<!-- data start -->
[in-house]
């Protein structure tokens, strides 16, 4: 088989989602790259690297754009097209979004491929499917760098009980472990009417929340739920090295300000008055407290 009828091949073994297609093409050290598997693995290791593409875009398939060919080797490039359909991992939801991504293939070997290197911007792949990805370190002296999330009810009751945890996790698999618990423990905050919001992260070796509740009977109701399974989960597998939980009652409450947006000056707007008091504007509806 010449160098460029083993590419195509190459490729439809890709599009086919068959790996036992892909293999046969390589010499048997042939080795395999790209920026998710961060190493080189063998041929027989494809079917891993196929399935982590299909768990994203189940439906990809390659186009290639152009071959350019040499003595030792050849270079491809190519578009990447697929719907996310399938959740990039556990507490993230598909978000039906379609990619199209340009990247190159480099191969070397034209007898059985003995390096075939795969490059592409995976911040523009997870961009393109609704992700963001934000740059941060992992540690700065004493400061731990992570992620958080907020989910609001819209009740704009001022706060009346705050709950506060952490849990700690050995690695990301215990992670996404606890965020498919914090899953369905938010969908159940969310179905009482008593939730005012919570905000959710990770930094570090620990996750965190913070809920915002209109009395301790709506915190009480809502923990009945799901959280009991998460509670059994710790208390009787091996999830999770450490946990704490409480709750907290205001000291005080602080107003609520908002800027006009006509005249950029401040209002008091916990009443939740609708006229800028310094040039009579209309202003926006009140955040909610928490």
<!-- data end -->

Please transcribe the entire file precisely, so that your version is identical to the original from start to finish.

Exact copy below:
[in-house]
């Protein structure tokens, strides 16, 4: 088989989602790259690297754009097209979004491929499917760098009980472990009417929340739920090295300000008055407290 009828091949073994297609093409050290598997693995290791593409875009398939060919080797490039359909991992939801991504293939070997290197911007792949990805370190002296999330009810009751945890996790698999618990423990905050919001992260070796509740009977109701399974989960597998939980009652409450947006000056707007008091504007509806 010449160098460029083993590419195509190459490729439809890709599009086919068959790996036992892909293999046969390589010499048997042939080795395999790209920026998710961060190493080189063998041929027989494809079917891993196929399935982590299909768990994203189940439906990809390659186009290639152009071959350019040499003595030792050849270079491809190519578009990447697929719907996310399938959740990039556990507490993230598909978000039906379609990619199209340009990247190159480099191969070397034209007898059985003995390096075939795969490059592409995976911040523009997870961009393109609704992700963001934000740059941060992992540690700065004493400061731990992570992620958080907020989910609001819209009740704009001022706060009346705050709950506060952490849990700690050995690695990301215990992670996404606890965020498919914090899953369905938010969908159940969310179905009482008593939730005012919570905000959710990770930094570090620990996750965190913070809920915002209109009395301790709506915190009480809502923990009945799901959280009991998460509670059994710790208390009787091996999830999770450490946990704490409480709750907290205001000291005080602080107003609520908002800027006009006509005249950029401040209002008091916990009443939740609708006229800028310094040039009579209309202003926006009140955040909610928490």